home security researchActing FCC Chairwoman Mignon Clyburn will likely have a few months to leave her mark – and one of the issues she has chosen to champion is cellphone unlocking.

“I support policies that enable consumers to lawfully unlock their mobile telephones, so they can seamlessly move from one carrier to another,” said Clyburn in a statement issued yesterday. “While wireless carriers should be able to enforce their valid customer contracts, the unlocking provisions need to be grounded in common sense and practical application. . . I’ve directed the FCC staff to redouble our efforts with partners across the administration and industry to explore all of our available options for a quick resolution.”

CTIA- The Wireless Association Vice President Scott Bergmann responded this morning with a statement of his own saying that the CTIA “looks forward to working with the commission” but also noting that the industry already offers a wide range of cellphone unlocking options. He noted, for example, that there are already more than 240 unlocked devices available for purchase from a wireless carrier, retail store or directly from the manufacturer.

He suggested that the matter might be addressed through education, stating that CTIA would like to work with the FCC to “ensure that consumers are aware of the wide variety of unlocked devices that are available.”

The interoperability issue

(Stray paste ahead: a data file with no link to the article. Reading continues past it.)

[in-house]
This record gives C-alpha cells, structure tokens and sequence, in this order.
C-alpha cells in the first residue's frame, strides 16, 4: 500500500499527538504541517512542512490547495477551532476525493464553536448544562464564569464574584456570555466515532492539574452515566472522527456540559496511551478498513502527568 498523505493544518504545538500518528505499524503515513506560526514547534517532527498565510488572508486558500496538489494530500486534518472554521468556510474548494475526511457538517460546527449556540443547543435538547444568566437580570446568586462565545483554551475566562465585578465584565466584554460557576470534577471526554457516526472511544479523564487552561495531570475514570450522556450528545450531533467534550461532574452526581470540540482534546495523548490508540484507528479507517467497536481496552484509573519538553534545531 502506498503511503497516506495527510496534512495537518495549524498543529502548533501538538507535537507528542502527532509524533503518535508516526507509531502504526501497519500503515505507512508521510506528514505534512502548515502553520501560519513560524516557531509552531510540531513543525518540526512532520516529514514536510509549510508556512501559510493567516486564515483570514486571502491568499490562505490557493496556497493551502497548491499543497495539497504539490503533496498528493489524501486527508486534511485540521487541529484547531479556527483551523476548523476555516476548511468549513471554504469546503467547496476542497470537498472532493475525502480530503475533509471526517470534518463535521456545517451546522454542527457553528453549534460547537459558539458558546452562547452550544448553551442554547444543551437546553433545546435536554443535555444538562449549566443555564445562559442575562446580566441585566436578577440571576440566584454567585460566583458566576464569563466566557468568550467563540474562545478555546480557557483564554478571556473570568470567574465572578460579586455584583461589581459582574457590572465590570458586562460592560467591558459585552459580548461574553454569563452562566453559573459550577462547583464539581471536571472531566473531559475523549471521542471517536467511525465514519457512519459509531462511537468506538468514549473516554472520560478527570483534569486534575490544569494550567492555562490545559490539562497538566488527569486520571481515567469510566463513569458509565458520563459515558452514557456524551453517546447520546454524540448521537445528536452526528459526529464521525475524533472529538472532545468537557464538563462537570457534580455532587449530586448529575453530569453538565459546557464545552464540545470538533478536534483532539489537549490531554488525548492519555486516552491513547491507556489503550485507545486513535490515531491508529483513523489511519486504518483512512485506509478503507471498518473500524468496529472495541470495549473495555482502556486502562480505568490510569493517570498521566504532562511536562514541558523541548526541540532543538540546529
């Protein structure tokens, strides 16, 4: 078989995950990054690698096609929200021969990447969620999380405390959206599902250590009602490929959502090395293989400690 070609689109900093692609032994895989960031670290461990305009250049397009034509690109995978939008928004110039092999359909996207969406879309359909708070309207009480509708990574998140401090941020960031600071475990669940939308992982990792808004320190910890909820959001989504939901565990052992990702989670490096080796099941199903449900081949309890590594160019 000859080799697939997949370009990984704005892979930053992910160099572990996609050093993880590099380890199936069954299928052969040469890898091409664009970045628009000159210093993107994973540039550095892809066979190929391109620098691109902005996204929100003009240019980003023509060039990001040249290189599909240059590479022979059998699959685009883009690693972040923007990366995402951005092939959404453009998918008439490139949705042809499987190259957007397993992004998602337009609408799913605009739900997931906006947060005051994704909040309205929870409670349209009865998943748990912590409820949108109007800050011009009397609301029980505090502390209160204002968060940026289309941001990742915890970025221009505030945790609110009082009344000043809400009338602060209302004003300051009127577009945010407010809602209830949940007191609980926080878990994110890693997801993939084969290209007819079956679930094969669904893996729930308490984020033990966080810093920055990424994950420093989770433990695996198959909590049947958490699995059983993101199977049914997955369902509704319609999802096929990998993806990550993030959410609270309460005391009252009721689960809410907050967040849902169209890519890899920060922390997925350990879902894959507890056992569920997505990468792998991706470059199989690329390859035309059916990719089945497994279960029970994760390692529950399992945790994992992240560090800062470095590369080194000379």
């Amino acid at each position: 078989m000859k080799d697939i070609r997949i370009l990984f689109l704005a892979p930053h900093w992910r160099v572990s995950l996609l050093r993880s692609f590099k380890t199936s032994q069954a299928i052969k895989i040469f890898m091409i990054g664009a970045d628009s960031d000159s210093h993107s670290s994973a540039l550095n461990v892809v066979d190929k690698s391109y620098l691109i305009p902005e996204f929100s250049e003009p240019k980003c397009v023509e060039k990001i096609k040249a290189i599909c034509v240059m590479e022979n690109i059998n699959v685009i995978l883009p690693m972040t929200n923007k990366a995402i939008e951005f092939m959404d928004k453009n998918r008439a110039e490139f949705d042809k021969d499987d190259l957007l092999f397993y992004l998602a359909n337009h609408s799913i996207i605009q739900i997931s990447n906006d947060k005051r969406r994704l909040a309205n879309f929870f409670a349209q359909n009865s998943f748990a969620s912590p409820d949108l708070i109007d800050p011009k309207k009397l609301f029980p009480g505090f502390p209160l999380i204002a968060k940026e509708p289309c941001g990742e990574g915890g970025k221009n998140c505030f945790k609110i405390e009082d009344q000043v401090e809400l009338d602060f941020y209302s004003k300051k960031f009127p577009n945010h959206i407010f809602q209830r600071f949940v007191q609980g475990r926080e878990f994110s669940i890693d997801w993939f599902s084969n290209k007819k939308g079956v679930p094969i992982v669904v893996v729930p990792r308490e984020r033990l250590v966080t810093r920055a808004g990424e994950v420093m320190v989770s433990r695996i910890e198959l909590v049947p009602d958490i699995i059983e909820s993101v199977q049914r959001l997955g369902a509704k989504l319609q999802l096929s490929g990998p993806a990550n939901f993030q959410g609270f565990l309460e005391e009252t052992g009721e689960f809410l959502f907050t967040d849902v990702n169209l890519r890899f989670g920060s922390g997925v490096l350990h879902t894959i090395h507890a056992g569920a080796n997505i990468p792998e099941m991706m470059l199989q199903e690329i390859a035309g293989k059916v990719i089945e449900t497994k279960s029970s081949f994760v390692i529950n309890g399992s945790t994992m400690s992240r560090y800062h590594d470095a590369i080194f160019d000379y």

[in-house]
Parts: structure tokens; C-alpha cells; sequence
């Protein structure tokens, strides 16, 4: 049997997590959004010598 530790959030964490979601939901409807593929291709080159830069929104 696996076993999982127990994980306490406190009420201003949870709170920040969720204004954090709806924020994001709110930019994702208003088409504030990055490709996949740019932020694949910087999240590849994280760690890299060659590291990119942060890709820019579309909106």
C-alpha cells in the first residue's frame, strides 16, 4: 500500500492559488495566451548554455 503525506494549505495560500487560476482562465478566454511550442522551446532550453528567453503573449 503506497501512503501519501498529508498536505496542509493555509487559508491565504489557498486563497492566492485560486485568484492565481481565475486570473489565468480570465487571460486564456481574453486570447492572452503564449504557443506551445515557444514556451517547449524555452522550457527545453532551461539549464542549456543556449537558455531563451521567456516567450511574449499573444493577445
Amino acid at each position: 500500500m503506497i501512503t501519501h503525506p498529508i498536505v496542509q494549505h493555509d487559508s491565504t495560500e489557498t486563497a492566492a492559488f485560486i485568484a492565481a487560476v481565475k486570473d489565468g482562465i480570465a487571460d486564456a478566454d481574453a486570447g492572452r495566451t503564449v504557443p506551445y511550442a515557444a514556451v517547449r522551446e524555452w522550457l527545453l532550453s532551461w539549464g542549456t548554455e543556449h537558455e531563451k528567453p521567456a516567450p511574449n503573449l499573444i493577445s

What neither Clyburn nor Bergmann mentioned is that cellphone unlocking increasingly will be irrelevant unless more is done to make handsets interoperable.

The reason is that as the major carriers roll out 4G networks based on LTE, each one is using a different spectrum band or combination of spectrum bands – and handsets are designed to work only in the bands that an individual carrier needs. If one of their devices were to be unlocked, there would be few, if any, other networks to take it to.

Today most technologists will tell you it’s a technology problem. Handsets typically support six spectrum bands or so at best – and not all carriers enable all six because to do so increases power requirements and often may require additional antennas. Typically a carrier orders a device that supports the bands in which it has deployed 3G or 4G service – perhaps one or two 3G band and one or two 4G bands — and maybe one used by an international roaming partner.

I tend to believe, though, that where there’s a will there’s a way. I’m told components capable of handling as many as 16 bands are coming and in the not-too-distant future advances in antenna technology could make it feasible for an individual device to support considerably more bands than devices do today.

The question then is whether there is a will.

From the point of view of a large national carrier, there is a powerful reason not to use devices that can work on any network: To do so would enable end users to roam onto other networks and that’s not a capability the large carriers are eager to support.

With data traffic escalating, we’re hearing more and more about an impending spectrum shortage – and if a carrier were to allow other carriers’ customers onto its network, that problem would be even bigger, at least for some carriers in some markets.

In theory, carriers don’t have the option of preventing other carriers’ customers from roaming onto their network. They’ve long had that requirement for voice and many months ago, the FCC imposed the same requirement for data.

But that issue, just like cellphone unlocking, has gotten lost behind the device interoperability issue.

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